Olathe Schools Will Spend Millions More In Next School Year | KCUR

Olathe Schools Will Spend Millions More In Next School Year

Jun 8, 2017

Incoming Olathe School superintendent John Allison and acting Superintendent Patricia All listen at the school board budget workshop Thursday night.
Credit Sam Zeff / KCUR 89.3

The Olathe School Board meeting Thursday night was decidely more upbeat than about this time two years ago. At that time,the board was facing a $2 million deficit and had laid off 80 people to fill budget hole.

But last night, the board heard the district will probably be able to spend about $14.5 million more in the 2017-2018 school under the school funding plan passed this week by the Kansas Legislature.

About $9.5 million of that will come from increased state aid. The rest will be raised locally. Some of that will come from a special levy the district can use to help pay for the new Olathe West High School that opens in August.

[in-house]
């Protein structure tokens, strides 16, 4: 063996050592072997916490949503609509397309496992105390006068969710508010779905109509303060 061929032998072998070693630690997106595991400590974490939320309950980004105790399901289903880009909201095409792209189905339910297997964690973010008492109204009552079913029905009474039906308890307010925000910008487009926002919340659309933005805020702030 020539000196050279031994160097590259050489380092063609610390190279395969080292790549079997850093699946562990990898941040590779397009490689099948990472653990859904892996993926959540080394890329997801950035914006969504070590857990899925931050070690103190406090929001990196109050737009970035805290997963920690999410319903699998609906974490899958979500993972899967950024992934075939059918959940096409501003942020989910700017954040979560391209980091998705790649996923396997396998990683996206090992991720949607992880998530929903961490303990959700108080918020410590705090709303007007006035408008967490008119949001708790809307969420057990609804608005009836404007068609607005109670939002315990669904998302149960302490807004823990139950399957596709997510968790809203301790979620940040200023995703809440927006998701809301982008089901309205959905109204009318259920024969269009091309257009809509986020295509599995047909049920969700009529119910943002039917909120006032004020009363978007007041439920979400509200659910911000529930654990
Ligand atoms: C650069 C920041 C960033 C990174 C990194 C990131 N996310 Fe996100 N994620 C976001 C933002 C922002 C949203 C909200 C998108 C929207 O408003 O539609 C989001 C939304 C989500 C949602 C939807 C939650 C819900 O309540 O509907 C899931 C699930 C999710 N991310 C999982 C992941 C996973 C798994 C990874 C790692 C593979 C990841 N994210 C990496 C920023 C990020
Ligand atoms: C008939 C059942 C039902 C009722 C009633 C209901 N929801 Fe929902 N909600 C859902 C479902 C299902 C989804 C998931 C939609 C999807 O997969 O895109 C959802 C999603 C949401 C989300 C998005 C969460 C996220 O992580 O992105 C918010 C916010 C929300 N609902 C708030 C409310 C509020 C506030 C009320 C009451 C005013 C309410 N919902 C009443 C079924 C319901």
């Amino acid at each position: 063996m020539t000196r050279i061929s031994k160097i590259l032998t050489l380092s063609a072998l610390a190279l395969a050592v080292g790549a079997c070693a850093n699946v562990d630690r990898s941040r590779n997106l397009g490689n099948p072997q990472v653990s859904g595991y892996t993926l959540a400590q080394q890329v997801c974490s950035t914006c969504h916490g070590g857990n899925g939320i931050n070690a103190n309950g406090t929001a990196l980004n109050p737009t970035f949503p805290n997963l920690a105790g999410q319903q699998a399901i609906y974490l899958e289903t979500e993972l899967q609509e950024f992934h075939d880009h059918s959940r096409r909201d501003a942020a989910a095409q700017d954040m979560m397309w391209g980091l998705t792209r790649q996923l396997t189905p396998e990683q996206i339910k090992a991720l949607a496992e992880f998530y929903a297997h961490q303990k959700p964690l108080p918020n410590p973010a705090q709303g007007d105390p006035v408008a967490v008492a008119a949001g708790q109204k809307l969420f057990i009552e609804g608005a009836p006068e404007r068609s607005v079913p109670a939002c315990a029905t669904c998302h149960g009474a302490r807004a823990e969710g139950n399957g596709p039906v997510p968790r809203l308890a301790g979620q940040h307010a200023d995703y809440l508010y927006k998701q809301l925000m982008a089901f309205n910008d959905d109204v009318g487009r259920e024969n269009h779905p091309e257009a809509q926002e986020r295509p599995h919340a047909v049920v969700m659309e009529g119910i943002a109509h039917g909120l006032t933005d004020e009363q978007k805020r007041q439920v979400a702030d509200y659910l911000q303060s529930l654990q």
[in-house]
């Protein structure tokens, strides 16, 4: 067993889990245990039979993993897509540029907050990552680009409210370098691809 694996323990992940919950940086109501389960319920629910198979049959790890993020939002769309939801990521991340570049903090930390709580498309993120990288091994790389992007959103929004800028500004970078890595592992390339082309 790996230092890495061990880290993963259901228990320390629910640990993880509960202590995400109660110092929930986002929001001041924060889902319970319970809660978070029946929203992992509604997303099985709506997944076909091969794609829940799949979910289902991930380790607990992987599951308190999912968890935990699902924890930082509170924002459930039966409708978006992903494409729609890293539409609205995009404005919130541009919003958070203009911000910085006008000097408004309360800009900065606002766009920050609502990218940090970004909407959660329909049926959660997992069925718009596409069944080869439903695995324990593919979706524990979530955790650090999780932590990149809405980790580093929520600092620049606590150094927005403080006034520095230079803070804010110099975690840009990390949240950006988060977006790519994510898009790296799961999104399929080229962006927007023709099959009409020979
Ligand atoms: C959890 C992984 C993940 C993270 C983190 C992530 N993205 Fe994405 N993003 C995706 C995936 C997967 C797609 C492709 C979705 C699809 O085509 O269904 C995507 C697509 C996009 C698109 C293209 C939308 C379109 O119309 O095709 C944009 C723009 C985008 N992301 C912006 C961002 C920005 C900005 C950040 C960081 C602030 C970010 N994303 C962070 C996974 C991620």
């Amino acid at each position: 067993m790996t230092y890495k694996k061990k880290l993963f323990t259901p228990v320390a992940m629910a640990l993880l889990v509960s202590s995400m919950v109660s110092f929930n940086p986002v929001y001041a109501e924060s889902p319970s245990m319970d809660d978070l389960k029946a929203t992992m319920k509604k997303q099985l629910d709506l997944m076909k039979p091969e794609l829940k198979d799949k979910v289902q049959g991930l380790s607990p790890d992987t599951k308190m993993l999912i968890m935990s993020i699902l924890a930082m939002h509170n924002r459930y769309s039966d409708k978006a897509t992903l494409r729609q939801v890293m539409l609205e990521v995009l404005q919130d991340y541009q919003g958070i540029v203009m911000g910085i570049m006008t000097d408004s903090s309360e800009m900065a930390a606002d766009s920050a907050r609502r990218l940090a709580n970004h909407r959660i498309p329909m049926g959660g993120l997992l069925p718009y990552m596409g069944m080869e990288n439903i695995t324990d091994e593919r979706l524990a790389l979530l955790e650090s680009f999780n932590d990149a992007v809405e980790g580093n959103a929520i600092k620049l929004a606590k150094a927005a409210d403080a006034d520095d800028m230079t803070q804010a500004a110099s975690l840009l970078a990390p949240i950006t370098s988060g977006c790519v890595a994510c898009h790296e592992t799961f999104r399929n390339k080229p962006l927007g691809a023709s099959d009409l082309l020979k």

The school funding package now on Gov. Sam Brownback's desk adds $184 million in new funding next year and $100 million more the year after that. So far, nobody knows if the governor will sign the plan or veto it.

Acting Superintendent Patricia All told the board while next year's funding is solid, year two and beyond is shaky. "The base state aid is not enough to do what you to do going forward," All says. "It's not the plan the schools need for the long term."

The board also discussed what might happen should the state Supreme Court find the school funding legislation unconstitutional. Many lawmakers believe the funding is short of what the court will accept. The high court has threatened to shut down public education June 30 if it finds lawmakers put too little money into the plan to adequately fund education in Kansas.

Time is running short for the justices to read briefs, hold oral arguments and render a judgment.

No special shut down plan was shared with the board. Staff told them even if schools are closed, the district may be able to pay some essential employees and bills.

If schools are closed, the problem will be handed off to John Allison who takes over as superintendent July 1. Allison was part of the board workshop Thursday night.

Sam Zeff covers education for KCUR and the Kansas News Service and is co-host of the political podcast Statehouse Blend Kansas. Follow him on Twitter @SamZeff.